Sunday, 16 June 2019


For my 2019 New Year's Resolution, I decided not to buy any clothes that aren't second hand (apart from underwear, don't panic!) Instead of cheering myself up by spending £80 on ASOS, my charity shop hauls have cost me about £20 over the past 6 months, and if the price isn't enough to convince you - I think they're pretty nice clothes, too!!!

I am very aware that rummaging through charity shop clothes takes time (and skill). Sometimes it takes a bit of gritty determination to search through piles of weird and wonderful garments, but it can be so worth it!! Apart from the shoes, all of the outfits in the photos below are second hand. 

I would say that a solid 60% of my wardrobe is second hand, vintage bought, or pass-me-downs. It took me a while before I felt confident to tell my friends that my new garm was from a charity shop as opposed to Urban Outfitters, but it seems the 'boycott fast-fashion' message is getting across now. Everyone likes vintage clothes which is great for the environment and for your wallet! 

My favourite thing about shopping second hand is knowing that it will most likely be a unique and one-of-a-kind item. I think it fills that little part of me that wants to stand out; be different. I don't know about you, but Haze and I definitely feel like clothes are something we can use to express ourselves. It's not that high street brands can't do that effectively, they can, but there is something exciting about finding an outfit that not only fits but also makes you feel 'you'. 


These jeans (perfect fit!!) were £5 and this velvet shirt (not a perfect fit, size 16) was £2.50! Don't be put off if clothes aren't your exact size, they can always be tied, tucked or cut!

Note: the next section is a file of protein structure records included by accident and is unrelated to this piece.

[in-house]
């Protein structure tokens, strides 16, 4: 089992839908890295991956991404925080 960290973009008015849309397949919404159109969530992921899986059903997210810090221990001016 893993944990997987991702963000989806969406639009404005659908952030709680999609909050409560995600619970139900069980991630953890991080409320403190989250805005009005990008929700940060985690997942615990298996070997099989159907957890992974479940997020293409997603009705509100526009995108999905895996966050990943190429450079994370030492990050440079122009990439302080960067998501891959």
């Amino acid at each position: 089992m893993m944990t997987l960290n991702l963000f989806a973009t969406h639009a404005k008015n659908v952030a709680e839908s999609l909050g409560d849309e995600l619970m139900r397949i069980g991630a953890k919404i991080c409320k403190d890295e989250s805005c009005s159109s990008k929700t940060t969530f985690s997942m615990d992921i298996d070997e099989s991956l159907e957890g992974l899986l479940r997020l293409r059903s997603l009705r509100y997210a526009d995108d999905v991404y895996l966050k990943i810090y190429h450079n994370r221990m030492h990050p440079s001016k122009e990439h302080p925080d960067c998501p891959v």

This is definitely on the pricier side of our vintage/charity shop buys. I really liked this dress and have nothing quite like it in my wardrobe. I found it in a little vintage store in Dorset when visiting my Nan. The shop was filled with treasures, costumes, 60s, 70s, 80s dresses, skirts, shirts, you name it. They even had a dress used on a film set in the 50s! I couldn't resist picking this up, knowing it will be perfect for when we (hopefully, please God) get some sunshine this summer. 


I seriously love this skirt. I originally thought £4.50 was quite a lot for a charity shop, but when I thought how much it would be in Topshop, I realised that the idea that it was expensive was ridiculous. Plus all the proceeds going to a charity: remember that it is essentially a donation that you are giving, the clothing is just a fabulous bonus!


The belt was roughly £1 and the dress £10. I got this outfit from the same vintage shop in Dorset as the other dress. I was drawn to the cute cartoon-like flowers and bright colours. Worn without the belt it becomes more of a shirt dress for lazier days. 


My sister actually bought these velvet trousers from a charity shop but was going to throw them away because they were too long. I claimed them before she binned them, lopped off the bottoms with some scissors and hey presto!! The same for this 99p sequin top: it had a weird pattern at the bottom when I bought it so I just cut it off - now I've got a cute one-of-a-kind crop top, perfect for going out. Charity shops can cater for all occasions, not just the standard oversized jumper for a rainy day!

Hope you enjoyed our second-hand haul. Let us know your best charity shop bargain, we'd love to see pics of you in your fave outfits too!

Love, George and Haze xxx

P.S. The pics of us together are charity shop buys too x 



George's headscarf: £3.00, vintage shop in Dorset.
Haze's striped tee: £2, charity shop in Budapest.
George's jumper: £1.99, Barnardo's charity shop.
Haze's skirt: 99p, charity shop in Bristol.


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